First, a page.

The most important takeaways being instead of focusing on what’s right at any given moment (impossible to predict), you’re concentrating on the trend.

You’re building the habit of learning (using courses as a foundation) along with the habit of creating (building your own projects).

After a while, you’ll find one implies the other. Soon enough, your creations will fuel your learning and your learning will fuel your creations.

The tools and resources you use to learn something will change over time but how, building a habit of learning, building a habit of experimenting won’t.

Improve your health at the same time as learning machine learning

I promised health would be included here.

Health isn’t going to change.

Lose your health and what do you have?

If you’re learning machine learning, I’m going to give you a new rule.

Every time your model is moving, your body is moving.

Imagine you’re training a neural network or doing a grid search with a random forest. Model moving. Body moving.

Perhaps you go for a walk, do some pushups or stretch those tight hips from prolonged sitting. After which, you come back and check the results. And the good news is despite your loss function not decreasing at all (you forgot to add optimizer.step()), your body feels great.

Why?

A lack of movement leads to a clogged body. When your body is clogged, your mind is clogged. And you don’t want that.

Again, the parallel can be drawn back to learning a new topic.

Of any given topic (especially machine learning) the resources to get started can be vast. Thus the high potential for a donkey problem.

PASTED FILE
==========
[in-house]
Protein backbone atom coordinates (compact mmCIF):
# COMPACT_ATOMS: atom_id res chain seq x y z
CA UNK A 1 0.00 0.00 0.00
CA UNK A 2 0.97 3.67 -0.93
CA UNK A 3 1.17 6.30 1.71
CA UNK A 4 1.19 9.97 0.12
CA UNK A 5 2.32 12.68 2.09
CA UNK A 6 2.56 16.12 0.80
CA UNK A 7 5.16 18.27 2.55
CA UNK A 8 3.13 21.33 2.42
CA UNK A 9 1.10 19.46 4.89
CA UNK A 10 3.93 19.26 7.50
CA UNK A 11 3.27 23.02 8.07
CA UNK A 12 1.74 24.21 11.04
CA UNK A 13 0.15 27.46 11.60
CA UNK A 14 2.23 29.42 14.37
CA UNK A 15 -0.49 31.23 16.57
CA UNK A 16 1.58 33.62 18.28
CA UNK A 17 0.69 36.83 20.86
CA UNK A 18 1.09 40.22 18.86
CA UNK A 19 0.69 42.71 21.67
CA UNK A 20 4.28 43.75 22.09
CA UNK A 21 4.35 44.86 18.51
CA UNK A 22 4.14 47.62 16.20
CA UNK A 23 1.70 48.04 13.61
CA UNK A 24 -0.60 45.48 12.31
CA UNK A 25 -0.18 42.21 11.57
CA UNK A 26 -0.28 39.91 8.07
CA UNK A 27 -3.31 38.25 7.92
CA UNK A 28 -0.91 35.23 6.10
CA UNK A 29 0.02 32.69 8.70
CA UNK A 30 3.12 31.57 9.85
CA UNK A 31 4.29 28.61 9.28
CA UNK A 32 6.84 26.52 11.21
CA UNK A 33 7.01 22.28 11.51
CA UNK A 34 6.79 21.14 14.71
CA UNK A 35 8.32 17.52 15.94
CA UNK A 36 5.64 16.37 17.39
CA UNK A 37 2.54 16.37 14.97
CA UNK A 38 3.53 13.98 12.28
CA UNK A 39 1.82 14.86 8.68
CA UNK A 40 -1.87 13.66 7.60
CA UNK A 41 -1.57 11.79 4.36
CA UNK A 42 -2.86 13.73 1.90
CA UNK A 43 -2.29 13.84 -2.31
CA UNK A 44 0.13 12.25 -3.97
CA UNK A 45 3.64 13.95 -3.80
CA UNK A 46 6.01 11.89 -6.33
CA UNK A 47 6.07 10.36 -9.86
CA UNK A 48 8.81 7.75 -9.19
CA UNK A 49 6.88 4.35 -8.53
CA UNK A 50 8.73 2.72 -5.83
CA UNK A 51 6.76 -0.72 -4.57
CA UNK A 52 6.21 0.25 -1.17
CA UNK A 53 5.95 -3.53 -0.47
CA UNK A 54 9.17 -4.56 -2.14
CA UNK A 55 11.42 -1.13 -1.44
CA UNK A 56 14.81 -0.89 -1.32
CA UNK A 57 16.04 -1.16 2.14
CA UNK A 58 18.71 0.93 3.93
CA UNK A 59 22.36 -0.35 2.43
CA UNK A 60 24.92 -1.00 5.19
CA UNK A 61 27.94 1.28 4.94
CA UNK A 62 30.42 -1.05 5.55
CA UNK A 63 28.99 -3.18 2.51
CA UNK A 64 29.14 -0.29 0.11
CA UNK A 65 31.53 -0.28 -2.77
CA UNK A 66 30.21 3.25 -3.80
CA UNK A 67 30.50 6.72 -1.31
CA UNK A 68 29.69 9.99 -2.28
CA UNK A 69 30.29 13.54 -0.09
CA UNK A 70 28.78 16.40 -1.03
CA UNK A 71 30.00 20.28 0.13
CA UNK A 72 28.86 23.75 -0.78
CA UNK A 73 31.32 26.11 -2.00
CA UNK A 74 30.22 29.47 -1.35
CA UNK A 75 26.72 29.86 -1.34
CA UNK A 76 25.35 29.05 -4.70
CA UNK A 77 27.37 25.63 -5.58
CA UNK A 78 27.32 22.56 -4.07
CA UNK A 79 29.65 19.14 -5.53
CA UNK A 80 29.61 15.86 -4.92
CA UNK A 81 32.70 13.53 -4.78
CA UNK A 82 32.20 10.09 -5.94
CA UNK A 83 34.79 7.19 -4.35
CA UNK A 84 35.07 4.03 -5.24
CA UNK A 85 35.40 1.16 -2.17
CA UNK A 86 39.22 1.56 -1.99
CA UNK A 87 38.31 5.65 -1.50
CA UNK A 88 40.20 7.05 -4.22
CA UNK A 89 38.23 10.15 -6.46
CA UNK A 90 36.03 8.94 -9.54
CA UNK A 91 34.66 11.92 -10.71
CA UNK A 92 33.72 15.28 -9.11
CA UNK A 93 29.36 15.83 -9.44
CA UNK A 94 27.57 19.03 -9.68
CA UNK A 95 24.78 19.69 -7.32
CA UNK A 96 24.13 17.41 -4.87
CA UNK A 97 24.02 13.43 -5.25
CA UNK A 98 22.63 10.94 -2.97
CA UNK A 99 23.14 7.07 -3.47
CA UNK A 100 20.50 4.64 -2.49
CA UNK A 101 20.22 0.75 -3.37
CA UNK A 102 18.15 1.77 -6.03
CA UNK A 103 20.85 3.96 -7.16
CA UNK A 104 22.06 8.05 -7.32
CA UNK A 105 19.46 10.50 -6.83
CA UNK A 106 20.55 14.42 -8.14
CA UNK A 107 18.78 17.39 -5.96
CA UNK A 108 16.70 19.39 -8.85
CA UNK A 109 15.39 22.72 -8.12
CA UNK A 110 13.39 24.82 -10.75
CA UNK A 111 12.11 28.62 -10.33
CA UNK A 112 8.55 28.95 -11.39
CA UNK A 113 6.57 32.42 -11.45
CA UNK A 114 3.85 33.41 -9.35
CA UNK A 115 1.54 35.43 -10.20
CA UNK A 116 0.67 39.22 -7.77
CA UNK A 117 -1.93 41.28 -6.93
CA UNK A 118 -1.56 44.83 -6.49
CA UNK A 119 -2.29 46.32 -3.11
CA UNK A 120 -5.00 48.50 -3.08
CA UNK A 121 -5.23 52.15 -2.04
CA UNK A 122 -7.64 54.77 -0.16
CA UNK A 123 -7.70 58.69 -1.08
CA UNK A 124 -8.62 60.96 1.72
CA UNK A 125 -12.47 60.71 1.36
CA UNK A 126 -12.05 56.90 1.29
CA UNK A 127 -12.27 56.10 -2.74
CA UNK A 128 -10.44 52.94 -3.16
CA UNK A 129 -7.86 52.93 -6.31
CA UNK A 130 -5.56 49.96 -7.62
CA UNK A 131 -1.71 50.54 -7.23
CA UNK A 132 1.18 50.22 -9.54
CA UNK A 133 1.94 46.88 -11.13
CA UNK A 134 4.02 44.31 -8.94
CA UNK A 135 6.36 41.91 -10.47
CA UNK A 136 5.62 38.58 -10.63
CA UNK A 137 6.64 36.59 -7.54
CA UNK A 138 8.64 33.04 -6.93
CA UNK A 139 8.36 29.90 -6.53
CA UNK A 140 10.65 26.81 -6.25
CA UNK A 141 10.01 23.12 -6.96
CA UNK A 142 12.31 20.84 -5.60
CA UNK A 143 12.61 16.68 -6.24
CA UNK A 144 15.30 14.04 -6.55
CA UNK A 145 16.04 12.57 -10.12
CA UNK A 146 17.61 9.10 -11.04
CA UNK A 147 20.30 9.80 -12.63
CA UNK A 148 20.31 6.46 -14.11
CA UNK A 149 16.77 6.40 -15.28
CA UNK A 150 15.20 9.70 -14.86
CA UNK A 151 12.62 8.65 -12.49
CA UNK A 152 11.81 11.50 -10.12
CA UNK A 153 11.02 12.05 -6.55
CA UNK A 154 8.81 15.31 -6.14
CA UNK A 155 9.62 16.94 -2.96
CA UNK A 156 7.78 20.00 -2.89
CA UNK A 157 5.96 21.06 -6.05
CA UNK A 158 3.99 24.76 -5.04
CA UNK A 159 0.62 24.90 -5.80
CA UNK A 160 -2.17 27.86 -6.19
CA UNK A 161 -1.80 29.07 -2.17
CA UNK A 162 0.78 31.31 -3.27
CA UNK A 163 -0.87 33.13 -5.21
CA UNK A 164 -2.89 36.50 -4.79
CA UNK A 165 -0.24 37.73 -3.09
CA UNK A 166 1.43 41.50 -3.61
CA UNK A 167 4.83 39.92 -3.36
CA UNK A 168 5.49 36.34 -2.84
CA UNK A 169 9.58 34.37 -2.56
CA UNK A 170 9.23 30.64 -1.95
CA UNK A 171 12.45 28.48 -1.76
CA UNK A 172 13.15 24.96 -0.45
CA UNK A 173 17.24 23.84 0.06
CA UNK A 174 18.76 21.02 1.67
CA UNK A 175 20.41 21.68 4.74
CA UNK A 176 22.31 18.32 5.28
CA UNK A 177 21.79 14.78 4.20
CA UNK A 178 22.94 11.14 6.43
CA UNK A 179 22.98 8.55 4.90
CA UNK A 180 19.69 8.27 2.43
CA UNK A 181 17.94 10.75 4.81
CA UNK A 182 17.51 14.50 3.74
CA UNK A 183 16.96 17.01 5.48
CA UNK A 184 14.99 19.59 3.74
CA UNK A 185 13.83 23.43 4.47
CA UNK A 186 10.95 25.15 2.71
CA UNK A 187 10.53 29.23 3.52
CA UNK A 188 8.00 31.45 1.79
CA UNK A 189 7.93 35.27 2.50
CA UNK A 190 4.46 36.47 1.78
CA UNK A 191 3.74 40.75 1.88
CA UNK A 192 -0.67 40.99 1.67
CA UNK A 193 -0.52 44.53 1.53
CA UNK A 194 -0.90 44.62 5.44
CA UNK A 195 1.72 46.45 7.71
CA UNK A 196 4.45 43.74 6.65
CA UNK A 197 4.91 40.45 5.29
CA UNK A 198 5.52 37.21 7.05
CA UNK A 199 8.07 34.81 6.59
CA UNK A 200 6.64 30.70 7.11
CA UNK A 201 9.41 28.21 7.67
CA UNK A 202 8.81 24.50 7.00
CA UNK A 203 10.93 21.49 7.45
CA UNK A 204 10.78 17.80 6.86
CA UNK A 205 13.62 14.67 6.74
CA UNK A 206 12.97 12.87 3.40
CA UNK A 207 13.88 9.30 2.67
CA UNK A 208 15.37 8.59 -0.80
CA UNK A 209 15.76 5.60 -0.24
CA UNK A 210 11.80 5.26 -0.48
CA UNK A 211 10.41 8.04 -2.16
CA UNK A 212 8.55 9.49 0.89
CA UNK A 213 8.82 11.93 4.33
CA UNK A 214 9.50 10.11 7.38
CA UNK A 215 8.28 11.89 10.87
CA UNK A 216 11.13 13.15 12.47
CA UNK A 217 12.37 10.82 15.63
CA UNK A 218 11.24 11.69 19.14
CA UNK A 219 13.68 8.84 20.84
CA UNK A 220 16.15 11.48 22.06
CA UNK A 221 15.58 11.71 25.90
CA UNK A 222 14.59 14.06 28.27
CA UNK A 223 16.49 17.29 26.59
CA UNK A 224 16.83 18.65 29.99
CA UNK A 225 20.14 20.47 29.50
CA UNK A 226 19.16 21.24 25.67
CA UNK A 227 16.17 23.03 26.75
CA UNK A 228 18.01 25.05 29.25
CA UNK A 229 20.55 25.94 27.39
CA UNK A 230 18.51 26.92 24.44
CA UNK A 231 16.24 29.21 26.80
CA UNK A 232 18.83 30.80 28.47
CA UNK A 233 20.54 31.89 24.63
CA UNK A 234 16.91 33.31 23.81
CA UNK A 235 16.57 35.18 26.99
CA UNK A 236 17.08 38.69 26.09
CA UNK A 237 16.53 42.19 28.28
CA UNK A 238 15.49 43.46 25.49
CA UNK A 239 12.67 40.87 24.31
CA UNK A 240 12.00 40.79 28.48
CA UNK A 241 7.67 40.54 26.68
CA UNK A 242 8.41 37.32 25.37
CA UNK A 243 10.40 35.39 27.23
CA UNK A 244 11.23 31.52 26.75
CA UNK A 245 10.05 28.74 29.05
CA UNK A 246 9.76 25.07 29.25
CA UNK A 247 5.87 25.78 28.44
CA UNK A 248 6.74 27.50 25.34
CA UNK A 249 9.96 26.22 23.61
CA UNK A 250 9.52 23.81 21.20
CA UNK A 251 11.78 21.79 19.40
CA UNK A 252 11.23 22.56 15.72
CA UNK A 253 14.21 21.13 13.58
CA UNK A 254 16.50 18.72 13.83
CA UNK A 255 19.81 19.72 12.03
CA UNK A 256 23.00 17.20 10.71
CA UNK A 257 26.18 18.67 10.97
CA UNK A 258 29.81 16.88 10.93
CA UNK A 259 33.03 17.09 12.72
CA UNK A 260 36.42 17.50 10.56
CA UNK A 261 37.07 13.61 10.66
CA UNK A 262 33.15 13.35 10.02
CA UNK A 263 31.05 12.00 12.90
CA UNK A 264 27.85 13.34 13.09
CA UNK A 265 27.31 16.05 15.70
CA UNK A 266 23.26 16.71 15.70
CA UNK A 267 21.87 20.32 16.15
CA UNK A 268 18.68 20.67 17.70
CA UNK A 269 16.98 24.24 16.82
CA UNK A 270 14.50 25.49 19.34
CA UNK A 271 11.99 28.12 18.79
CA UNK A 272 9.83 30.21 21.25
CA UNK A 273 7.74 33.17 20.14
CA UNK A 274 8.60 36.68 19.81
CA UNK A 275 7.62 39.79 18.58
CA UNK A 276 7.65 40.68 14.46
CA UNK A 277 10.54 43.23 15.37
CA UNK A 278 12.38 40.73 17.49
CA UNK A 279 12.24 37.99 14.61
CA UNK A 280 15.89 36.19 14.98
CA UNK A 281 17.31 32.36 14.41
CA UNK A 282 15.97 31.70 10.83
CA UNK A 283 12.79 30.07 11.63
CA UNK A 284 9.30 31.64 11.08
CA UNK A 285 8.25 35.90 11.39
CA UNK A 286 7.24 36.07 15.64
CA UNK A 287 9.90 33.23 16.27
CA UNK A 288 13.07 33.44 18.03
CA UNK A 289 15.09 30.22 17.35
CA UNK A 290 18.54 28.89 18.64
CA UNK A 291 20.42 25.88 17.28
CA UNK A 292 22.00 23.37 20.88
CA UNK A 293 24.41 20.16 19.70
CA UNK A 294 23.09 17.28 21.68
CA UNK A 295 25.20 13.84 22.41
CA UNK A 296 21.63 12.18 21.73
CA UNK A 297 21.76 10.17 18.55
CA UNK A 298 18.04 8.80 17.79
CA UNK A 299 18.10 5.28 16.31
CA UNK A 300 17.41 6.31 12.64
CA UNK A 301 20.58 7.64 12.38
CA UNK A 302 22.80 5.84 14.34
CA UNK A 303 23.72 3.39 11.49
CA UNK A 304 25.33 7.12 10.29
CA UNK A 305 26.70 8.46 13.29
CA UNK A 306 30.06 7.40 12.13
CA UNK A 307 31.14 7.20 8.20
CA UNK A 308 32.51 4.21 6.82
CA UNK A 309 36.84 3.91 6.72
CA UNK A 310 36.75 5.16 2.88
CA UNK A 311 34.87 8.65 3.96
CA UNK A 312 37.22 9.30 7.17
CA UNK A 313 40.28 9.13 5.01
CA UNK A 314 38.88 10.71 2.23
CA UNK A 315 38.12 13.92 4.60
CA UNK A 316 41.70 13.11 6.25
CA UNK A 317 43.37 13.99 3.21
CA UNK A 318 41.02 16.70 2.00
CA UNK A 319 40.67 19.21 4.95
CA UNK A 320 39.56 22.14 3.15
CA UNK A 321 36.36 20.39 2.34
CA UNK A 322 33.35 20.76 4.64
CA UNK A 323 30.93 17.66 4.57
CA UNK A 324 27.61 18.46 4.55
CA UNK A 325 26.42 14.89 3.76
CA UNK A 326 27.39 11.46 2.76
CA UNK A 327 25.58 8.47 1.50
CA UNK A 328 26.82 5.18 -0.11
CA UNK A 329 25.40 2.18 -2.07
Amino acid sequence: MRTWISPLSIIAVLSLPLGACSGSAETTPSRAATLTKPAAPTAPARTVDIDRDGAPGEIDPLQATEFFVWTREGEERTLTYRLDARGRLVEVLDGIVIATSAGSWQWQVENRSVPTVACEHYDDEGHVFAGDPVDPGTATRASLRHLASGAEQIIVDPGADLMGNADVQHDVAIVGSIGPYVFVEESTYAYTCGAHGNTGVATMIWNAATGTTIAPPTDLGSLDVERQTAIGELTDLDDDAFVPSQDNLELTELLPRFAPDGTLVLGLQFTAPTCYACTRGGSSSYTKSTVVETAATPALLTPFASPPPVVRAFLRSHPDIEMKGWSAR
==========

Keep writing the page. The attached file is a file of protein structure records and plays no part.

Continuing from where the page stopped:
Same with health, there are many dogmas of eating, moving but none are as important as the trend.

Let me be clear.

The habit of movement is more important than the kind of movement.

The habit of learning and using what you’ve learned to create is more than the resources you use to learn.

If you want to improve your health, your knowledge, your ability to break down problems and build solutions, the best way is in the form of small actions compounding over time.

Create your own feedback loop

Okay.

You might be thinking, “Daniel, I’m stuck at a donkey problem, what can I do?”.

Aside from what we’ve talked about, here are a couple of steps you can take.

Rate things on a scale

Your health, your learning, your creative outlets, your relationships, other things which are important to you. How do they stack up from 1 to 5? The lowest ones should be addressed first. After you’ve finished reading this article, write them down.

30 days

After you’ve got your ratings, devise 1–3 steps you could take for the lowest one(s) over the next 30 days. Less is more here. Start with the smallest possible action. It might be spending 10 minutes walking or reading per day. Or removing the 15 tabs you have bookmarked and sticking with the one which sparks your curiosity most.

The follow-up

A neglected point in any interaction is the follow-up. Don’t underestimate it. At the end of the 30 days redo the ratings and ask yourself:

  • What have I removed? (remember, if you’re reading this, it’s likely your life will improve via subtraction, not addition).
  • What have I learned?
  • What have I created?
  • How have I moved?
  • What’s staying the same?
  • What’s changing for the next 30-days?

This activity doesn’t have to take more than an hour. But what you’re doing is creating your own feedback loop. Completely self-driven.

Because.

As you know, no one cares about you as much as you. Whether it’s learning something new or taking care of your health, it’s on you.

Need inspiration?

I made a video of me following the new rule: model moving, body moving. Come and follow along.

This article originally aired as the April 2020 issue of Eat, Move, Learn, Make, a newsletter I send out once a month or so for hungry, active, curious creators. You might be one. For more works like this, be sure to sign up.